Linked Data is about communities agreeing on the meaning of their data and sharing it in a massively networked information space. This vision is taking shape in many sectors, including e-commerce, medicine, scientific research, and government services. OCLC Research is a leader in driving this transformation in the library community.
Linked Data Overview
Linked data is about communities agreeing on the meaning of their data and sharing it in a massively networked information space. This vision is taking shape in many sectors, including e-commerce, medicine, scientific research, and government services. OCLC Research is a leader in driving this transformation in the library community.
Among librarians, linked data research is an exploration of how our most important data can be re-engineered from databases of records comprehensible only to libraries to more broadly understandable collections of facts about entities, or culturally important people, places, organizations, events, and concepts with names such as Albert Einstein, Paris, Universiteit van Amsterdam, World War II, and black holes. In this form, our data can be linked with that of other professions—boosting the visibility and relevance of libraries, while conferring the library's authority on the work of others.
Linked data is a major research activity at OCLC. It is also a component in the OCLC enterprise WorldCat data strategy, which reinforces an important conclusion from our research: that when the library community's resource descriptions are represented on the web as "entities" with interconnected relationships, the data can be more easily incorporated into websites and online tools than traditionally formatted bibliographic data. Though we recognize that MARC and other library standards will be part of the library community's data landscape for the foreseeable future, we believe that linked data will eventually become the de-facto standard.
OCLC Research and Linked Data
OCLC researchers have been experimenting with linked data since its inception in the early 2000s. In fact, our engagement reaches back to the 1990s because of the seminal contributions of former colleagues Stuart Weibel and Eric Miller, who led efforts to develop foundational standards of the linked data paradigm.
Our monograph Library Linked Data in the Cloud: OCLC's Experiments with Next-Generation Resource Description, published in 2015, recounts some of this history. Initial activity contributed to the global argument that librarians should adopt web-friendly standards. As linked data, library data had to be re-imagined as collections of Things, not Strings. And a technical proof-of-concept for the publication of linked data at a commercial scale required an assessment of the maturity of RDF and associated technologies for storage and delivery.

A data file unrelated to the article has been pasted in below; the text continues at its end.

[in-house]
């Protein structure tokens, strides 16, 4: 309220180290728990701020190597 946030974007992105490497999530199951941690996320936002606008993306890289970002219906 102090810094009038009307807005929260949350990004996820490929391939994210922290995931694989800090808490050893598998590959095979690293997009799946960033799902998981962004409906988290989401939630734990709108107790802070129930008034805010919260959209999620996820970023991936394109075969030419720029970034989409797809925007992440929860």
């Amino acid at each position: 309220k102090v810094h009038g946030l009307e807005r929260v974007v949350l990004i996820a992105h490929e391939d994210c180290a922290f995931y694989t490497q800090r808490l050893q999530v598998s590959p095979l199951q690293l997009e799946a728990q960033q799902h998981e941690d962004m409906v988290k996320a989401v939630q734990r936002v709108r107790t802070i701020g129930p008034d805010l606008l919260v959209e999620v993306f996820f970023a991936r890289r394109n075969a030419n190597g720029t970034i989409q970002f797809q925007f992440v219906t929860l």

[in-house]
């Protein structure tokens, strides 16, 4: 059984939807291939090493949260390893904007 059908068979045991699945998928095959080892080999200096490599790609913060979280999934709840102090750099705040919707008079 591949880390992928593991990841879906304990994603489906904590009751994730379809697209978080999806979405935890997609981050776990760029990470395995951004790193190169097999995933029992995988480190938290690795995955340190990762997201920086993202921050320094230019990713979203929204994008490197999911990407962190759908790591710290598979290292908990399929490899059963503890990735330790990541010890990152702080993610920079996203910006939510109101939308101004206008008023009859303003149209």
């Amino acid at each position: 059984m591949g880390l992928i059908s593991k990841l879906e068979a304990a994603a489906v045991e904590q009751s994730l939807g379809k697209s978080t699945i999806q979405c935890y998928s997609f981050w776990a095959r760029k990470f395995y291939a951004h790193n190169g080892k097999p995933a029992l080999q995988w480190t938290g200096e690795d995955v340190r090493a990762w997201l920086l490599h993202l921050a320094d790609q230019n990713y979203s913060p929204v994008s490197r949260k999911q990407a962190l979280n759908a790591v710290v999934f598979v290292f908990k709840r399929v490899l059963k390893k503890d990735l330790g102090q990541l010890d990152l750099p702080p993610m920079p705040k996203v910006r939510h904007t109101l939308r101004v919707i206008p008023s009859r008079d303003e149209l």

The most tangible outcome of this early work was the publication of over 20 billion RDF triples from some of the most familiar and widely used data resources in the library community: WorldCat, VIAF, FAST, ISNI, and the Dewey Decimal Classification. The Library of Congress and many national libraries in Europe and the Pacific Rim also published high-profile RDF datasets during the same period. But no other library or library services organization has contributed or shared more linked data than OCLC.
Since 2015, we have been working to build pathways from research to production. Check out our current research and our participation in community discussion and standards initiatives. The underlying goal of this work is to foster wider involvement in the modernization of the library community's data infrastructure, which was established in the 1960s and is now ripe for an upgrade.
The Big Picture
OCLC's linked data research is being pursued in the context of a generational and global evolution in the design of the library community's data infrastructure. Seminal reports such as On the Record, published by the Library of Congress in 1996, identified the drivers. Key among them is the realization that the internet, not the library, is where the quest for information now typically begins. To be more effective in this new world, libraries must be more visible on the internet. Library data must be published to web-friendly standards such as ontologies that can be understood outside our community, and in formats such as RDF and JSON that can be consumed by third-party systems. These are among the goals that linked data conventions aim to accomplish.
The OCLC Research Linked Data program keeps the big picture in view. The outcomes of our work include publications, presentations, webinars, datasets, and software demos.
Join the Linked Data Conversation
Find OCLC Research's latest Linked Data ideas, thoughts, data, and projects on our blog Hanging Together.